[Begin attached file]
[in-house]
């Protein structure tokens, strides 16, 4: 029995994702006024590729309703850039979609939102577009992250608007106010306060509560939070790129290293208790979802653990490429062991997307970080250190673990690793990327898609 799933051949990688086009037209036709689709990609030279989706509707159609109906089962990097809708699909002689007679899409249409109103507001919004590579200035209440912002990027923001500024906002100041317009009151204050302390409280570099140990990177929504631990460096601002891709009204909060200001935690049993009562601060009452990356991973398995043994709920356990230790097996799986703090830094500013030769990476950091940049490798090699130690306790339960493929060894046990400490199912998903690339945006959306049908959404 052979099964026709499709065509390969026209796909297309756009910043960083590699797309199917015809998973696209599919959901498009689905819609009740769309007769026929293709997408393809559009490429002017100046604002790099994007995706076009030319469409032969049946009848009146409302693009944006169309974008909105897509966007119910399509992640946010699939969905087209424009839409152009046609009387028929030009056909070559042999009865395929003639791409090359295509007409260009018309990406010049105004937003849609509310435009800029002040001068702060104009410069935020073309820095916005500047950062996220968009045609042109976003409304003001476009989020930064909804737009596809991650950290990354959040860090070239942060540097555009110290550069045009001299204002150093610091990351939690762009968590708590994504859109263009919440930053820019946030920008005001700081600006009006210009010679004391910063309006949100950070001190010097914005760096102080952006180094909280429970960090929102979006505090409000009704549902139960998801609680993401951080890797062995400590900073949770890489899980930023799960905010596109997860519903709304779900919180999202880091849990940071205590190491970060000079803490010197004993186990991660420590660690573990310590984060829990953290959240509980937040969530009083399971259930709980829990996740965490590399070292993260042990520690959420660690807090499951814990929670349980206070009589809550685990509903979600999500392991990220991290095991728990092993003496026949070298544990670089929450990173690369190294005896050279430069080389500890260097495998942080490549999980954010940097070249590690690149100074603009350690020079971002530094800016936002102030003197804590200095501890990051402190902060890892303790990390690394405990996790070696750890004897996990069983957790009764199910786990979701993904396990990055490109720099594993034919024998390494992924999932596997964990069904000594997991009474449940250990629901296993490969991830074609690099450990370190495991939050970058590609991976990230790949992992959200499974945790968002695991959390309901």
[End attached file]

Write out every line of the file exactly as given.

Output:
[in-house]
């Protein structure tokens, strides 16, 4: 029995994702006024590729309703850039979609939102577009992250608007106010306060509560939070790129290293208790979802653990490429062991997307970080250190673990690793990327898609 799933051949990688086009037209036709689709990609030279989706509707159609109906089962990097809708699909002689007679899409249409109103507001919004590579200035209440912002990027923001500024906002100041317009009151204050302390409280570099140990990177929504631990460096601002891709009204909060200001935690049993009562601060009452990356991973398995043994709920356990230790097996799986703090830094500013030769990476950091940049490798090699130690306790339960493929060894046990400490199912998903690339945006959306049908959404 052979099964026709499709065509390969026209796909297309756009910043960083590699797309199917015809998973696209599919959901498009689905819609009740769309007769026929293709997408393809559009490429002017100046604002790099994007995706076009030319469409032969049946009848009146409302693009944006169309974008909105897509966007119910399509992640946010699939969905087209424009839409152009046609009387028929030009056909070559042999009865395929003639791409090359295509007409260009018309990406010049105004937003849609509310435009800029002040001068702060104009410069935020073309820095916005500047950062996220968009045609042109976003409304003001476009989020930064909804737009596809991650950290990354959040860090070239942060540097555009110290550069045009001299204002150093610091990351939690762009968590708590994504859109263009919440930053820019946030920008005001700081600006009006210009010679004391910063309006949100950070001190010097914005760096102080952006180094909280429970960090929102979006505090409000009704549902139960998801609680993401951080890797062995400590900073949770890489899980930023799960905010596109997860519903709304779900919180999202880091849990940071205590190491970060000079803490010197004993186990991660420590660690573990310590984060829990953290959240509980937040969530009083399971259930709980829990996740965490590399070292993260042990520690959420660690807090499951814990929670349980206070009589809550685990509903979600999500392991990220991290095991728990092993003496026949070298544990670089929450990173690369190294005896050279430069080389500890260097495998942080490549999980954010940097070249590690690149100074603009350690020079971002530094800016936002102030003197804590200095501890990051402190902060890892303790990390690394405990996790070696750890004897996990069983957790009764199910786990979701993904396990990055490109720099594993034919024998390494992924999932596997964990069904000594997991009474449940250990629901296993490969991830074609690099450990370190495991939050970058590609991976990230790949992992959200499974945790968002695991959390309901």